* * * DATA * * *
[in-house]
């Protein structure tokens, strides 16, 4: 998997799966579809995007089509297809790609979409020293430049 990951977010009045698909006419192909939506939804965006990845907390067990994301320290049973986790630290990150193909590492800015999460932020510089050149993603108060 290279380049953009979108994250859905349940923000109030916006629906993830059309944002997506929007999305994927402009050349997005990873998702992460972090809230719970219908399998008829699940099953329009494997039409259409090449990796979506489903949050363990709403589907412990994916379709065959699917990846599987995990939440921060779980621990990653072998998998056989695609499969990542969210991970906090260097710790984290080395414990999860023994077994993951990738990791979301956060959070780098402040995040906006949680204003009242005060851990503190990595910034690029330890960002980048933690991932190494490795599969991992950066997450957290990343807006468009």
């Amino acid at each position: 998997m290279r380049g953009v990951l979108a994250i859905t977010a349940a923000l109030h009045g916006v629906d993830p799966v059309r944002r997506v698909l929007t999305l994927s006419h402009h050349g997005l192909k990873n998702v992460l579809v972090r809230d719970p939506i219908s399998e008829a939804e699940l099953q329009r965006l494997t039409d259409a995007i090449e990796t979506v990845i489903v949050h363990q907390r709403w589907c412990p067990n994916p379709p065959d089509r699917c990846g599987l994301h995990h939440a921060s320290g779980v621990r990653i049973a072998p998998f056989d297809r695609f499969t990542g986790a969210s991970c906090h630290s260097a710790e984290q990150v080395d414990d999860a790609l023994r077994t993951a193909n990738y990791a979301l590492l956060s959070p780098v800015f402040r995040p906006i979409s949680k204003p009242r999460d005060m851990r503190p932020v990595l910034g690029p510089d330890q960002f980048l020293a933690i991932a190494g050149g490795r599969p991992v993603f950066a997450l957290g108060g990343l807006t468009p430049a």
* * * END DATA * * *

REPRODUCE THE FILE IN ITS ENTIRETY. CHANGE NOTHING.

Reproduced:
[in-house]
């Protein structure tokens, strides 16, 4: 998997799966579809995007089509297809790609979409020293430049 990951977010009045698909006419192909939506939804965006990845907390067990994301320290049973986790630290990150193909590492800015999460932020510089050149993603108060 290279380049953009979108994250859905349940923000109030916006629906993830059309944002997506929007999305994927402009050349997005990873998702992460972090809230719970219908399998008829699940099953329009494997039409259409090449990796979506489903949050363990709403589907412990994916379709065959699917990846599987995990939440921060779980621990990653072998998998056989695609499969990542969210991970906090260097710790984290080395414990999860023994077994993951990738990791979301956060959070780098402040995040906006949680204003009242005060851990503190990595910034690029330890960002980048933690991932190494490795599969991992950066997450957290990343807006468009």
């Amino acid at each position: 998997m290279r380049g953009v990951l979108a994250i859905t977010a349940a923000l109030h009045g916006v629906d993830p799966v059309r944002r997506v698909l929007t999305l994927s006419h402009h050349g997005l192909k990873n998702v992460l579809v972090r809230d719970p939506i219908s399998e008829a939804e699940l099953q329009r965006l494997t039409d259409a995007i090449e990796t979506v990845i489903v949050h363990q907390r709403w589907c412990p067990n994916p379709p065959d089509r699917c990846g599987l994301h995990h939440a921060s320290g779980v621990r990653i049973a072998p998998f056989d297809r695609f499969t990542g986790a969210s991970c906090h630290s260097a710790e984290q990150v080395d414990d999860a790609l023994r077994t993951a193909n990738y990791a979301l590492l956060s959070p780098v800015f402040r995040p906006i979409s949680k204003p009242r999460d005060m851990r503190p932020v990595l910034g690029p510089d330890q960002f980048l020293a933690i991932a190494g050149g490795r599969p991992v993603f950066a997450l957290g108060g990343l807006t468009p430049a």